The Pilgrim's Progress

by John Bunyan

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Student Question

In The Pilgrim's Progress, how does Vanity Fair serve as an allegory?

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I think you meant "allegory" instead of "analogy," so I have corrected your question accordingly. Of course, it is important to realise how all of this exciting novel in some ways is an allegory about the Christian life and journey as Christians view the world. Let us consider how Bunyan himself describes Vanity Fair:

...they contrived to set up a fair; a fair wherein should be sold of all sorts of vanity, and that it should last all the year long. Therefore at this fair are all such merchandise sold: as houses, lands, trades, places, honours, preferments, titles, countries, kingdoms; lusts, pleasures, and delights of all sorts--as whores, bawds, wives, husbands, children, masters, servants, lives, blood, bodies, souls, silver, gold, pearls, precious stones, and what not.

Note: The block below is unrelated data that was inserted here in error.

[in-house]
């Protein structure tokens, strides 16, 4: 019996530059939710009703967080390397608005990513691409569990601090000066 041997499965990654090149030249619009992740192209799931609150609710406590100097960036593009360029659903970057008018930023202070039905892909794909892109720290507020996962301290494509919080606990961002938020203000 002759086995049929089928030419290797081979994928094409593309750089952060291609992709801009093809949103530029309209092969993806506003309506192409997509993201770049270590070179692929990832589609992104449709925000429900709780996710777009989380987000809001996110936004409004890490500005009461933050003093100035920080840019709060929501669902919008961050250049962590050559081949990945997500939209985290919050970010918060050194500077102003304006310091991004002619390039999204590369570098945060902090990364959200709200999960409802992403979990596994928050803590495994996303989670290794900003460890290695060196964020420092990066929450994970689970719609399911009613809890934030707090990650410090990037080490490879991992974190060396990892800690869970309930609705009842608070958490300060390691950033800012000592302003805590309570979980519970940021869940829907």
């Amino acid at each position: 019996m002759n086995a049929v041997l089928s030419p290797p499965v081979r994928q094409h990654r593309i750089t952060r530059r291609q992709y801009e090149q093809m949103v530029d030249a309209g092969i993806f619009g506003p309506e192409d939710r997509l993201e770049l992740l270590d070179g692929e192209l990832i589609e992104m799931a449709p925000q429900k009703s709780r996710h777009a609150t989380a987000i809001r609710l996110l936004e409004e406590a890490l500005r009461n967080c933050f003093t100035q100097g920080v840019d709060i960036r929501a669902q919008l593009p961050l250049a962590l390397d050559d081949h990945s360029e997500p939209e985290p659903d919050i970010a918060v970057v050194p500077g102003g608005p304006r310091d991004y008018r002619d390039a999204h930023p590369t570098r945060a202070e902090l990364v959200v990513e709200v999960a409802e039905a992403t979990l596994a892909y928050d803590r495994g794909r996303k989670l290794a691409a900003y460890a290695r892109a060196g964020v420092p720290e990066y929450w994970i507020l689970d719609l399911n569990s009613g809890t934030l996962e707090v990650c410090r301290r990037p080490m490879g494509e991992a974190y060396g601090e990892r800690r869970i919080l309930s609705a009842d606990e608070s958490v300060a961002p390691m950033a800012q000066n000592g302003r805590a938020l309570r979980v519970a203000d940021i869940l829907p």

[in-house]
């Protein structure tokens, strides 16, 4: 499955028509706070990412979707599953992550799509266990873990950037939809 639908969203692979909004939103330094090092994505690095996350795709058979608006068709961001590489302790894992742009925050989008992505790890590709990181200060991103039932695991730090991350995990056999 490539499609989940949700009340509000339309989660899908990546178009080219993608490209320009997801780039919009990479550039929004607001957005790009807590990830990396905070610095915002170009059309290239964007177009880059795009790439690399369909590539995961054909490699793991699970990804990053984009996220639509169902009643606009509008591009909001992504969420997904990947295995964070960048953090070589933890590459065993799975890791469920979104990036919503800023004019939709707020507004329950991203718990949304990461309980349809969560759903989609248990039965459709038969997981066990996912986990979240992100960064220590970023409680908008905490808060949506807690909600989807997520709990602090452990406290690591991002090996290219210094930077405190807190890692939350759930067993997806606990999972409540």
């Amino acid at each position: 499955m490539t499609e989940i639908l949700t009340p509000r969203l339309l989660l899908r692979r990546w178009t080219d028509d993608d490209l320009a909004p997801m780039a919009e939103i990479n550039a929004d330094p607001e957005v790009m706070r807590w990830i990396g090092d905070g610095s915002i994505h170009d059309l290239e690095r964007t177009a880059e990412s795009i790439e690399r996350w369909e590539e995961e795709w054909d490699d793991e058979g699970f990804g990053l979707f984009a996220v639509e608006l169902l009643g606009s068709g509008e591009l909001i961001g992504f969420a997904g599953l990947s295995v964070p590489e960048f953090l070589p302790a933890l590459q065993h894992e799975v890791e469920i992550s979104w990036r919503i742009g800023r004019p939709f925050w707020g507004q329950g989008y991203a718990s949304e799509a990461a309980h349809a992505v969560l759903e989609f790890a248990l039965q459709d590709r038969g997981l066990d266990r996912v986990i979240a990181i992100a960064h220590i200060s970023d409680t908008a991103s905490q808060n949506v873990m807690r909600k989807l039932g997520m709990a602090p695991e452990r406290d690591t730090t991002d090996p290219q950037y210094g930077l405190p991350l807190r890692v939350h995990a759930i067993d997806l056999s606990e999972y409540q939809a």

We can therefore infer that Vanity Fair is meant to stand for the spirit of materialism and possessions in this age and how strongly they force us to focus on what is earthly as opposed to heavenly. The fact that it is open all year round and that everything is sold shows how strong commercialism is as a spirit in our age and what a temptation it us for us to focus on what is temporary rather than what is eternal.

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